apiVersion: security.istio.io/v1beta1
kind: AuthorizationPolicy
metadata:
  name: external-deny-developer-yahoo-com
  # No ns means that applies to all ns in a mesh
spec:
  # allow-list for the identities that can call the host
  action: DENY
  rules:
  - from:
    - source:
        principals: ["cluster.local/ns/otherns/sa/sleep-google"]
    when:
    - key: connection.sni
      values: 
      - developer.yahoo.com

The connection.sni key is the main takeaway when doing TLS origination as the sni key prevents SSL errors mismatching the SAN.

Now testing you should get the following results (make sure only the two previous policies are in place):

kubectl exec $SLEEP_POD1 -it -- curl -I https://developer.yahoo.com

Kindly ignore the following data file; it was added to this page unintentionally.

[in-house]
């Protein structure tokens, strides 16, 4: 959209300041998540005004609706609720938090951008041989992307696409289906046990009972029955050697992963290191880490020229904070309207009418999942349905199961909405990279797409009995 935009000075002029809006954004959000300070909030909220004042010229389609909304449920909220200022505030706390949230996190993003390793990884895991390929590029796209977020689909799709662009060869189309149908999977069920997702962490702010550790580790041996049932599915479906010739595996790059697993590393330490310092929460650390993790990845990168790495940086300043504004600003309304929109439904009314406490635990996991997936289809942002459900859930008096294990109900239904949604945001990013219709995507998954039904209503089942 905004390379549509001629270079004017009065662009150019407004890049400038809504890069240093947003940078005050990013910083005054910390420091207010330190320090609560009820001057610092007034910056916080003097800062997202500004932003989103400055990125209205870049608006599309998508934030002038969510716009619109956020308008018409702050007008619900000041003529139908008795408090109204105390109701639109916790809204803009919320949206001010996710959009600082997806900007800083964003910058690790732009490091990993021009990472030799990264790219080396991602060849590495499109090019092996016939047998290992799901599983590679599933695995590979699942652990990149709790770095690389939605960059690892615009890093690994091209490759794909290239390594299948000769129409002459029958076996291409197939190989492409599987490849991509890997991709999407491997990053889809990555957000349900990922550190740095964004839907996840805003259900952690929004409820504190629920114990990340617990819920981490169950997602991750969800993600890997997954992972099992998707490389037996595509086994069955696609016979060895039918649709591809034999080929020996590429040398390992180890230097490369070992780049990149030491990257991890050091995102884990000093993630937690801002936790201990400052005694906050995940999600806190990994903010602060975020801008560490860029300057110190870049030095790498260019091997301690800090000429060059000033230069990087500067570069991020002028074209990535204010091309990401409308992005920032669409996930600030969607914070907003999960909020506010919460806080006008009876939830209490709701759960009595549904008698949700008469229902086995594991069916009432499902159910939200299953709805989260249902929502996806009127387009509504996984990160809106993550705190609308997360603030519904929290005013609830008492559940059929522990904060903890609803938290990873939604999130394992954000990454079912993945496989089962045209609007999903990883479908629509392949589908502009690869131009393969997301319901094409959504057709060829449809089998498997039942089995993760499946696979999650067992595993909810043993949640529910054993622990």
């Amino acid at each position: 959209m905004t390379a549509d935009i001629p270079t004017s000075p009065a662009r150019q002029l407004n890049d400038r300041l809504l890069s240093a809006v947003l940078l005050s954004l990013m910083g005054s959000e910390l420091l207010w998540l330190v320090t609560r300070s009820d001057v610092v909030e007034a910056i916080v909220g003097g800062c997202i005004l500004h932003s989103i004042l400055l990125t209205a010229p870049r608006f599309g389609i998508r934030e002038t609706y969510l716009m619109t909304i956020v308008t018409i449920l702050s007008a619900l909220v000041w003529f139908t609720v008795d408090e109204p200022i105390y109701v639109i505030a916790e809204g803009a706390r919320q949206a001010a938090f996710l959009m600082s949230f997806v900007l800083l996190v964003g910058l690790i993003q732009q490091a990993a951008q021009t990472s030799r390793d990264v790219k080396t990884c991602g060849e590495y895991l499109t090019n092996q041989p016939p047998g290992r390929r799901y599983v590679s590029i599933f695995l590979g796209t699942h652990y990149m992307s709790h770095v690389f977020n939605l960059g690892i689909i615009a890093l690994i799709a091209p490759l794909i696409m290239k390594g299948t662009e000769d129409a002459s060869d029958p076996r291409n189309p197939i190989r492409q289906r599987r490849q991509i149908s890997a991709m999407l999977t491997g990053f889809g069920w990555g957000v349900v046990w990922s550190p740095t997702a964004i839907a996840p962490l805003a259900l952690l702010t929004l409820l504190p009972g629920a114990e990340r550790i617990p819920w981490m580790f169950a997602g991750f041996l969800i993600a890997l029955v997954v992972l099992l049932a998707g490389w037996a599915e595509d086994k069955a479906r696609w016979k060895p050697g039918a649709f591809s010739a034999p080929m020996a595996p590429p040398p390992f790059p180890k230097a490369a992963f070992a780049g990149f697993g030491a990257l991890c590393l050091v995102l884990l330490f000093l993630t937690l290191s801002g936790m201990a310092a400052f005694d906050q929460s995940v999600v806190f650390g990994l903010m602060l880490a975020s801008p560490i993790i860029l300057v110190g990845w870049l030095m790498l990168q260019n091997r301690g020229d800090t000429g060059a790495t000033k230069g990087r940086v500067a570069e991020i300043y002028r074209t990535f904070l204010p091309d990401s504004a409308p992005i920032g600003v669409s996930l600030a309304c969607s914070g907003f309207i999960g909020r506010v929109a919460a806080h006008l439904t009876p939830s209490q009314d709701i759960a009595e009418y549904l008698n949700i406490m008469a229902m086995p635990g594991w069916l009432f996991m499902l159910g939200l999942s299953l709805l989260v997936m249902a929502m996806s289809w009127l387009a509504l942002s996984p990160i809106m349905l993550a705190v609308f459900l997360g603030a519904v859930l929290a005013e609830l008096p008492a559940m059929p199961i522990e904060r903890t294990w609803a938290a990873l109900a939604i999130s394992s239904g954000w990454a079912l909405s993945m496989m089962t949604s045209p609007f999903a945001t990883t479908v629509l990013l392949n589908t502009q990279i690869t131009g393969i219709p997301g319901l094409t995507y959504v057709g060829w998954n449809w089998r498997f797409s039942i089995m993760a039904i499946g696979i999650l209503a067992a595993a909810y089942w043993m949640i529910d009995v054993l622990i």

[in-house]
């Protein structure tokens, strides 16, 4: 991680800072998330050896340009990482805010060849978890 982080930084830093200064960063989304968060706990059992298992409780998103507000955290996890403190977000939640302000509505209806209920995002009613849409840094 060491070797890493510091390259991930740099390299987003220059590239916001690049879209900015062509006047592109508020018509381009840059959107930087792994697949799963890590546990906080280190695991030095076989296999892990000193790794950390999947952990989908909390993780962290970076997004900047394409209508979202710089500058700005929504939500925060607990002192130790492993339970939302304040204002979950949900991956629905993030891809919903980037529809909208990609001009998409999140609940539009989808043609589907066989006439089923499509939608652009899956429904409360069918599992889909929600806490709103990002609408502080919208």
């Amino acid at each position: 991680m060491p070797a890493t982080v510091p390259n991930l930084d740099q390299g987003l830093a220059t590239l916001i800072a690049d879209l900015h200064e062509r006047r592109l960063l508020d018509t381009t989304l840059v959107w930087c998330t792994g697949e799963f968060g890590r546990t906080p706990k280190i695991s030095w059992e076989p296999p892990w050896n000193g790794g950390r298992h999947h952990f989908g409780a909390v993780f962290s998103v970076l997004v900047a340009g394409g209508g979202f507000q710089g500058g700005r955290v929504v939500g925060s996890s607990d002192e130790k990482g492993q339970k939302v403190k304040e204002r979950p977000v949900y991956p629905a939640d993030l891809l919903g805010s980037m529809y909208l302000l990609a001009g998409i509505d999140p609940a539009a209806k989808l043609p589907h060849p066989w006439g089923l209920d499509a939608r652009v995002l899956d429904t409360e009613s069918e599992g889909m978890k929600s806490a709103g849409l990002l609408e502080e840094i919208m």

kubectl exec $SLEEP_POD1 -it -- curl -I https://developers.google.com

Both should be 200.

kubectl exec $SLEEP_POD2 -n otherns -it -- curl -I https://developers.google.com
kubectl exec $SLEEP_POD2 -n otherns -it -- curl -I https://developer.yahoo.com

Both should be 200.

kubectl exec $SLEEP_POD_G -n otherns -it -- curl -I https://developers.google.com
kubectl exec $SLEEP_POD_G -n otherns -it -- curl -I https://developer.yahoo.com

The first one being the google pod should be able to access and get a 200, the second one should be blocked.

kubectl exec $SLEEP_POD_Y -n otherns -it -- curl -I https://developers.google.com
kubectl exec $SLEEP_POD_Y -n otherns -it -- curl -I https://developer.yahoo.com

The first one being the yahoo pod should be blocked because is trying to access google, the second one should be 200.

You successfully used AuthorizationPolicys to enforce internal outbound traffic through the egress gateway at the namespace level and the workload level. Feel free to contact us if you have any questions or request a meeting directly.

For future reference the code can be found here.